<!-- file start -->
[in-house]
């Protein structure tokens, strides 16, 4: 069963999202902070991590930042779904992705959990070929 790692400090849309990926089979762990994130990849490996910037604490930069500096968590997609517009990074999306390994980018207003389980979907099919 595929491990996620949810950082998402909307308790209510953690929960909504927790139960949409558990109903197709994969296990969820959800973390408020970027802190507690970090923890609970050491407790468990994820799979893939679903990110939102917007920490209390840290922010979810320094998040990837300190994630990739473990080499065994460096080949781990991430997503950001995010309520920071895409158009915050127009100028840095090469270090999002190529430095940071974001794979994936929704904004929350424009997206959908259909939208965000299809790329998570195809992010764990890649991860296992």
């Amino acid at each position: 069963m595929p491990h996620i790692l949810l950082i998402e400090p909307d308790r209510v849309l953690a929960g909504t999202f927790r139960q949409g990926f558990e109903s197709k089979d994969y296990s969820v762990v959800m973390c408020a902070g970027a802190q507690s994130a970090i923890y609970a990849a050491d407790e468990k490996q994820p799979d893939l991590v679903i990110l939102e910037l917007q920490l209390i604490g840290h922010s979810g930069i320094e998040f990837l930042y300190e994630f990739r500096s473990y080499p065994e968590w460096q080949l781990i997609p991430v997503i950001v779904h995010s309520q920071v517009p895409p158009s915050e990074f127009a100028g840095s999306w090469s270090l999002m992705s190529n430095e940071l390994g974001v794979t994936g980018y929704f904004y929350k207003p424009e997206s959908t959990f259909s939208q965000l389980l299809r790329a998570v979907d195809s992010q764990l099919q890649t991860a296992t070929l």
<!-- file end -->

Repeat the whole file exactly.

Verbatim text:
[in-house]
């Protein structure tokens, strides 16, 4: 069963999202902070991590930042779904992705959990070929 790692400090849309990926089979762990994130990849490996910037604490930069500096968590997609517009990074999306390994980018207003389980979907099919 595929491990996620949810950082998402909307308790209510953690929960909504927790139960949409558990109903197709994969296990969820959800973390408020970027802190507690970090923890609970050491407790468990994820799979893939679903990110939102917007920490209390840290922010979810320094998040990837300190994630990739473990080499065994460096080949781990991430997503950001995010309520920071895409158009915050127009100028840095090469270090999002190529430095940071974001794979994936929704904004929350424009997206959908259909939208965000299809790329998570195809992010764990890649991860296992």
């Amino acid at each position: 069963m595929p491990h996620i790692l949810l950082i998402e400090p909307d308790r209510v849309l953690a929960g909504t999202f927790r139960q949409g990926f558990e109903s197709k089979d994969y296990s969820v762990v959800m973390c408020a902070g970027a802190q507690s994130a970090i923890y609970a990849a050491d407790e468990k490996q994820p799979d893939l991590v679903i990110l939102e910037l917007q920490l209390i604490g840290h922010s979810g930069i320094e998040f990837l930042y300190e994630f990739r500096s473990y080499p065994e968590w460096q080949l781990i997609p991430v997503i950001v779904h995010s309520q920071v517009p895409p158009s915050e990074f127009a100028g840095s999306w090469s270090l999002m992705s190529n430095e940071l390994g974001v794979t994936g980018y929704f904004y929350k207003p424009e997206s959908t959990f259909s939208q965000l389980l299809r790329a998570v979907d195809s992010q764990l099919q890649t991860a296992t070929l």